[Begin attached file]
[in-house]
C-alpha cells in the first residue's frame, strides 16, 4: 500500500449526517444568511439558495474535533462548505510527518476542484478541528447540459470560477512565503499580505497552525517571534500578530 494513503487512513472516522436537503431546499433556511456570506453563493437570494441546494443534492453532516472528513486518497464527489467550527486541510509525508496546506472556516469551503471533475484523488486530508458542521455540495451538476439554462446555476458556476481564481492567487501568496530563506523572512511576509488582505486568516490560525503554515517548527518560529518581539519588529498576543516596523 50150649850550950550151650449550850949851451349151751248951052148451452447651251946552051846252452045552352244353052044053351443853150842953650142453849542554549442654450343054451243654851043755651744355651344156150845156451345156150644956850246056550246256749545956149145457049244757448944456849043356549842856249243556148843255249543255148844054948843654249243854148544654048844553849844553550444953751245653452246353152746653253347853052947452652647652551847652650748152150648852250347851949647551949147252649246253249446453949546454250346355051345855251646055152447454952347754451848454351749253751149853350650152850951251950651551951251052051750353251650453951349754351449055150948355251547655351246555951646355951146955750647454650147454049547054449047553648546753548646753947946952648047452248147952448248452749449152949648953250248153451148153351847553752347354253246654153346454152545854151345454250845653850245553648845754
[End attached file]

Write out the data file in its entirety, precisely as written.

[in-house]
C-alpha cells in the first residue's frame, strides 16, 4: 500500500449526517444568511439558495474535533462548505510527518476542484478541528447540459470560477512565503499580505497552525517571534500578530 494513503487512513472516522436537503431546499433556511456570506453563493437570494441546494443534492453532516472528513486518497464527489467550527486541510509525508496546506472556516469551503471533475484523488486530508458542521455540495451538476439554462446555476458556476481564481492567487501568496530563506523572512511576509488582505486568516490560525503554515517548527518560529518581539519588529498576543516596523 50150649850550950550151650449550850949851451349151751248951052148451452447651251946552051846252452045552352244353052044053351443853150842953650142453849542554549442654450343054451243654851043755651744355651344156150845156451345156150644956850246056550246256749545956149145457049244757448944456849043356549842856249243556148843255249543255148844054948843654249243854148544654048844553849844553550444953751245653452246353152746653253347853052947452652647652551847652650748152150648852250347851949647551949147252649246253249446453949546454250346355051345855251646055152447454952347754451848454351749253751149853350650152850951251950651551951251052051750353251650453951349754351449055150948355251547655351246555951646355951146955750647454650147454049547054449047553648546753548646753947946952648047452248147952448248452749449152949648953250248153451148153351847553752347354253246654153346454152545854151345454250845653850245553648845754